The British born manufacturer Land Rover is synonymous with vehicles that are designed for purpose plus strong, reliable, hard-wearing and easily at home with driving off-road in the countryside, as they are in a town. The company's pedigree stretches far back to its launch in 1948, in that time it has made its mark not only in the British motoring industry, but also across the worldwide motoring globe. I'm sure it would be hard to find a country that does not have a Land Rover in residence. The Land Rover is often attached with the tagline "The Best 4x4 by Far".
The Land Rover Defender was inspired by the US-jeep and since then little has changed to the design - giving it true legendary status. It’s easy to adapt to the user’s needs, is very reliable in extreme conditions and has the uncanny ability to go practically anywhere. It is claimed to be the first vehicle to have been seen by a third of Earth’s population. It’s sturdiness and long presence on the continent is also the reason why the Defender is a car that became synonymous with Africa - working its way into the stereotypical image rankings alongside the acacia tree, animal safaris and orange sunsets. Land Rover Defenders have always been associated with African safaris and game viewing and if want to experience the best spots on your safari adventure then a 4x4 vehicle is essential. Many of the most scenic areas, finest game reserves and more pristine coastal areas are only accessible by gravel roads or tracks. This makes a 4x4 vehicle the ideal mode of transport when exploring Africa. The Defender offers rugged reliability and unlimited access to almost every area. The Land Rover Defender is specifically built for over-land and off-road purposes.
It’s exactly what you want when traveling in the remote areas of the world - basic, practical and reliable, yet comfortable and of extraordinary capability. All important components like chassis, suspension, engine and drive train are extremely reliable. Excellent off-road ability. A number of features make the Land Rover Defender the best-off road vehicle, these include excellent suspension travel and overall off-road suspension. A very low ratio 4wd transmission, center diff lock system, Very high ground clearance and approach and departure angles. The practicality of the Land Rover Defender is built for day-to-day hard usage; while to some the square shape may look outdated, it offers excellent load space and good accessibility. A large number of accessories unique to the Land Rover are available due to the shape and practical nature of the vehicle. Fitted long range fuel tanks, rugged roof racks, fender protection plates, a front protection bar and a drawer design load system with storage boxes are just a few extras that can be fitted to Land Rover 4x4 vehicles.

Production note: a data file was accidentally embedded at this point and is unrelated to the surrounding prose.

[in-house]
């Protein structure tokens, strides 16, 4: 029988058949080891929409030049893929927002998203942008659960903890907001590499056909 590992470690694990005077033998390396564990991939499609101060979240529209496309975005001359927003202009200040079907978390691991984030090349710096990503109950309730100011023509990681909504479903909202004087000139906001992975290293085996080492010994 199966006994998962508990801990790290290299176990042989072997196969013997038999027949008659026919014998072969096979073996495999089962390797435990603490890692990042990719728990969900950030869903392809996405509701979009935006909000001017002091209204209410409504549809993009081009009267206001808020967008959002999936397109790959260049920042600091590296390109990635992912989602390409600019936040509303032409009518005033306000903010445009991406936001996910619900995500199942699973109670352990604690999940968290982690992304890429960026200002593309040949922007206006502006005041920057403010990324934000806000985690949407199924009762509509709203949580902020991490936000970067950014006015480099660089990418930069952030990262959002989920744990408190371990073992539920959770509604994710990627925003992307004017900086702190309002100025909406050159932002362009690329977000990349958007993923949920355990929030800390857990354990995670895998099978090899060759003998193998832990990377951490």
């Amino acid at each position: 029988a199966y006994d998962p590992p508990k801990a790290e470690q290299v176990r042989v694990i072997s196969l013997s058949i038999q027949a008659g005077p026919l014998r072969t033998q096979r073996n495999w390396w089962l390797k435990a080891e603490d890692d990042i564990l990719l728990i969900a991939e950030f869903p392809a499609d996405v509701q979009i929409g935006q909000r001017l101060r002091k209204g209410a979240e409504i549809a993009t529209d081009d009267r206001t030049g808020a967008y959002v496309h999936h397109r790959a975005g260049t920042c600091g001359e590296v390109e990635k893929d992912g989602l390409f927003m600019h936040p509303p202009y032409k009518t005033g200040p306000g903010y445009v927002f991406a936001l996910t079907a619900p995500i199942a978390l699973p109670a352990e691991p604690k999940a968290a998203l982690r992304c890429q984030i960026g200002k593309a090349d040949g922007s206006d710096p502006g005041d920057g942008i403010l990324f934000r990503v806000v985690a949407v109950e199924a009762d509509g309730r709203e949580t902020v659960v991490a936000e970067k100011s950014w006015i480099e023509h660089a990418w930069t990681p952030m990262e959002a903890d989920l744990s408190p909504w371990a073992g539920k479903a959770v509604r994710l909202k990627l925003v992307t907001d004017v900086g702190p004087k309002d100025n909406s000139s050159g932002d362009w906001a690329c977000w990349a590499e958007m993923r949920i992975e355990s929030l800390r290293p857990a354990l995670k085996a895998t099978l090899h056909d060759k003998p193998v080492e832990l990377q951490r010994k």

One vehicle popular for military operations around the world is the Land Rover. The Land Rover is one of the most hardy and durable machines a soldier could hope to be sat in. The UK design initially used aluminum for much of the construction, which led to the Land Rover's reputation for longevity and resistance to corrosion in even the toughest conditions. Various Land Rover models have been used in a military capacity, most notable the British and Australian military. British forces have used Land Rovers since the 1950s, as have many countries in the British Commonwealth of Nations. The British Army replaced its Series III fleet with One Tens in 1985, with a smaller fleet of 90’s following in 1986. Both used the 2.5-litre naturally aspirated diesel engine. The Land Rover Defender is air portable, making it suitable for rapid deployment to anywhere in the world.
The Special Air Service (SAS) have used the Series IIA and Series III for long-range desert reconnaissance and affectionately named them “Pink Panthers” or “Pinkies”. Far from being a stylistic choice, the SAS painted their Land Rovers pink - not the most macho of paint schemes but one that was effective at providing excellent camouflage in the desert, especially at dawn or dusk. The Long-Range Desert Group (LRDG) now the more modern SAS found this out when they happened upon a plane that had been shot down during WWII and noticed that the metal had been worn pink after years of exposure to the sand. They also noticed that unless you were really close, the plane was like a giant metal pink ghost and that from a distance it was virtually invisible. So, for desert use they were often painted pink, hence the name.